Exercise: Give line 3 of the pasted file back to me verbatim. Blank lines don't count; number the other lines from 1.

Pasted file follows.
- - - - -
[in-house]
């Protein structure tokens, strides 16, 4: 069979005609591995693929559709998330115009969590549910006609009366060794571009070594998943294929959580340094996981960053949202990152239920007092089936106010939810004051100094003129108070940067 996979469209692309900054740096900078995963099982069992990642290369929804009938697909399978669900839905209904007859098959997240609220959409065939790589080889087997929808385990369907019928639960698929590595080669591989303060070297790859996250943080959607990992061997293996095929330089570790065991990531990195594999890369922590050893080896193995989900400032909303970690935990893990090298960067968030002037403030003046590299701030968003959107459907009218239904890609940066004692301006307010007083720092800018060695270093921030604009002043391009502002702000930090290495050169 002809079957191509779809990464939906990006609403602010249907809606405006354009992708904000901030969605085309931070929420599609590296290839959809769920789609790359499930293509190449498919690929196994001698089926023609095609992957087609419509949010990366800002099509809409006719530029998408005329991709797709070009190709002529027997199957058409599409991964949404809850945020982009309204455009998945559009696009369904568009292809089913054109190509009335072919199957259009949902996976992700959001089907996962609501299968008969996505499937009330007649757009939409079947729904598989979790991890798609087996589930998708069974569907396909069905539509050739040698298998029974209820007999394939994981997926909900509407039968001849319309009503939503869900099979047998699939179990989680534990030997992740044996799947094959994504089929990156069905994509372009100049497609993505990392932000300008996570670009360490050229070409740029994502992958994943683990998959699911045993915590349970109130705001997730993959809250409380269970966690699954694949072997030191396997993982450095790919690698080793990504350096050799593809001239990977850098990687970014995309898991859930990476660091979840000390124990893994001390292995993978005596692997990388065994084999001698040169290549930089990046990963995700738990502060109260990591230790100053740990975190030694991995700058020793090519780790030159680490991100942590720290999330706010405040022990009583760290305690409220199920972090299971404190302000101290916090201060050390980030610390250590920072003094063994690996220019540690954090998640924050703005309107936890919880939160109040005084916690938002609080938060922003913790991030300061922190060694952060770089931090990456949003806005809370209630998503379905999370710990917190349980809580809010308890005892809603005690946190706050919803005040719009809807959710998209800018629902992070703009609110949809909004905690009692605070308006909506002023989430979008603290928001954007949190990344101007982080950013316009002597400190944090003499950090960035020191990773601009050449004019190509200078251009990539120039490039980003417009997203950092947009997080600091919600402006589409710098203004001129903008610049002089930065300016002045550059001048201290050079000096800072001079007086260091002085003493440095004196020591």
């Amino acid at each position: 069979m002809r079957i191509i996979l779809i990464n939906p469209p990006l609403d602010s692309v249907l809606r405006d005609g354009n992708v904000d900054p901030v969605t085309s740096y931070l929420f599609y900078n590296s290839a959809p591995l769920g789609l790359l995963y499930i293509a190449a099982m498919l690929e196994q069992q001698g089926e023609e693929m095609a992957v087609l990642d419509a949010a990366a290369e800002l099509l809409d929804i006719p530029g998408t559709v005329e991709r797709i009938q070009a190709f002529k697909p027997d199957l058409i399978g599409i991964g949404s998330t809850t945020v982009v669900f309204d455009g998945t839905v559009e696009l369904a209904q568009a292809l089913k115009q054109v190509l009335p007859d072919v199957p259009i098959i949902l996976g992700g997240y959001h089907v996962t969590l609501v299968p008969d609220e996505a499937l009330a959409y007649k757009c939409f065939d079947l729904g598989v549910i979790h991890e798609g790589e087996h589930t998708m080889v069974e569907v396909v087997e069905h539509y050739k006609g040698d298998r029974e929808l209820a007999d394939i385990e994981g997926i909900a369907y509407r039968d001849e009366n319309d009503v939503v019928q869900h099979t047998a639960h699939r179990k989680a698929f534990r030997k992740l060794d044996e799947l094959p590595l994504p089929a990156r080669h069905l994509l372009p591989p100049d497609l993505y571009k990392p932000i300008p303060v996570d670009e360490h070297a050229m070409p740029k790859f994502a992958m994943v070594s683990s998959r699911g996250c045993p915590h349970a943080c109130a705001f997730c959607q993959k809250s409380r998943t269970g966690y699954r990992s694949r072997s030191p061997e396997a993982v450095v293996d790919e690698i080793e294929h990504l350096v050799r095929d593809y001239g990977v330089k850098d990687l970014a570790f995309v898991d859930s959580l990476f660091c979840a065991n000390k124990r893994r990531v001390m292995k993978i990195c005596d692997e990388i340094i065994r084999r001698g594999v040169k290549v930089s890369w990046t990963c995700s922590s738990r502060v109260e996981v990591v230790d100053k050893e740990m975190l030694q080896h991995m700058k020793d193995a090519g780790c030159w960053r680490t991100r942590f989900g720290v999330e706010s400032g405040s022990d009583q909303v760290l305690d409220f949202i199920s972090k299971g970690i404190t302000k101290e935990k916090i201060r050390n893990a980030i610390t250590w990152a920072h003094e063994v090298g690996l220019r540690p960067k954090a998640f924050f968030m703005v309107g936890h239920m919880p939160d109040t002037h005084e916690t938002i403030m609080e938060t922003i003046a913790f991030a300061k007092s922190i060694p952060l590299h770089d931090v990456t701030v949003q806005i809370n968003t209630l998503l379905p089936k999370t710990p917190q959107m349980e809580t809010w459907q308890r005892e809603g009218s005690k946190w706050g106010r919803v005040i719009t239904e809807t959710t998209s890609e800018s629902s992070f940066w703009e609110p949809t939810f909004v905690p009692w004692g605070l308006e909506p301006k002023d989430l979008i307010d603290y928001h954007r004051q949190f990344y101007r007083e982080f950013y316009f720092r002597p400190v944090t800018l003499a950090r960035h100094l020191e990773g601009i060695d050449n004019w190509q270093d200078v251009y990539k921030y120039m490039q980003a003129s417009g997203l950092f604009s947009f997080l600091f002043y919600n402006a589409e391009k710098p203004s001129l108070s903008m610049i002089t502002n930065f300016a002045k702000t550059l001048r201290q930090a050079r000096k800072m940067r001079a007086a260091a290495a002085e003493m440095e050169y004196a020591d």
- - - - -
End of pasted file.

């Amino acid at each position: 069979m002809r079957i191509i996979l779809i990464n939906p469209p990006l609403d602010s692309v249907l809606r405006d005609g354009n992708v904000d900054p901030v969605t085309s740096y931070l929420f599609y900078n590296s290839a959809p591995l769920g789609l790359l995963y499930i293509a190449a099982m498919l690929e196994q069992q001698g089926e023609e693929m095609a992957v087609l990642d419509a949010a990366a290369e800002l099509l809409d929804i006719p530029g998408t559709v005329e991709r797709i009938q070009a190709f002529k697909p027997d199957l058409i399978g599409i991964g949404s998330t809850t945020v982009v669900f309204d455009g998945t839905v559009e696009l369904a209904q568009a292809l089913k115009q054109v190509l009335p007859d072919v199957p259009i098959i949902l996976g992700g997240y959001h089907v996962t969590l609501v299968p008969d609220e996505a499937l009330a959409y007649k757009c939409f065939d079947l729904g598989v549910i979790h991890e798609g790589e087996h589930t998708m080889v069974e569907v396909v087997e069905h539509y050739k006609g040698d298998r029974e929808l209820a007999d394939i385990e994981g997926i909900a369907y509407r039968d001849e009366n319309d009503v939503v019928q869900h099979t047998a639960h699939r179990k989680a698929f534990r030997k992740l060794d044996e799947l094959p590595l994504p089929a990156r080669h069905l994509l372009p591989p100049d497609l993505y571009k990392p932000i300008p303060v996570d670009e360490h070297a050229m070409p740029k790859f994502a992958m994943v070594s683990s998959r699911g996250c045993p915590h349970a943080c109130a705001f997730c959607q993959k809250s409380r998943t269970g966690y699954r990992s694949r072997s030191p061997e396997a993982v450095v293996d790919e690698i080793e294929h990504l350096v050799r095929d593809y001239g990977v330089k850098d990687l970014a570790f995309v898991d859930s959580l990476f660091c979840a065991n000390k124990r893994r990531v001390m292995k993978i990195c005596d692997e990388i340094i065994r084999r001698g594999v040169k290549v930089s890369w990046t990963c995700s922590s738990r502060v109260e996981v990591v230790d100053k050893e740990m975190l030694q080896h991995m700058k020793d193995a090519g780790c030159w960053r680490t991100r942590f989900g720290v999330e706010s400032g405040s022990d009583q909303v760290l305690d409220f949202i199920s972090k299971g970690i404190t302000k101290e935990k916090i201060r050390n893990a980030i610390t250590w990152a920072h003094e063994v090298g690996l220019r540690p960067k954090a998640f924050f968030m703005v309107g936890h239920m919880p939160d109040t002037h005084e916690t938002i403030m609080e938060t922003i003046a913790f991030a300061k007092s922190i060694p952060l590299h770089d931090v990456t701030v949003q806005i809370n968003t209630l998503l379905p089936k999370t710990p917190q959107m349980e809580t809010w459907q308890r005892e809603g009218s005690k946190w706050g106010r919803v005040i719009t239904e809807t959710t998209s890609e800018s629902s992070f940066w703009e609110p949809t939810f909004v905690p009692w004692g605070l308006e909506p301006k002023d989430l979008i307010d603290y928001h954007r004051q949190f990344y101007r007083e982080f950013y316009f720092r002597p400190v944090t800018l003499a950090r960035h100094l020191e990773g601009i060695d050449n004019w190509q270093d200078v251009y990539k921030y120039m490039q980003a003129s417009g997203l950092f604009s947009f997080l600091f002043y919600n402006a589409e391009k710098p203004s001129l108070s903008m610049i002089t502002n930065f300016a002045k702000t550059l001048r201290q930090a050079r000096k800072m940067r001079a007086a260091a290495a002085e003493m440095e050169y004196a020591d």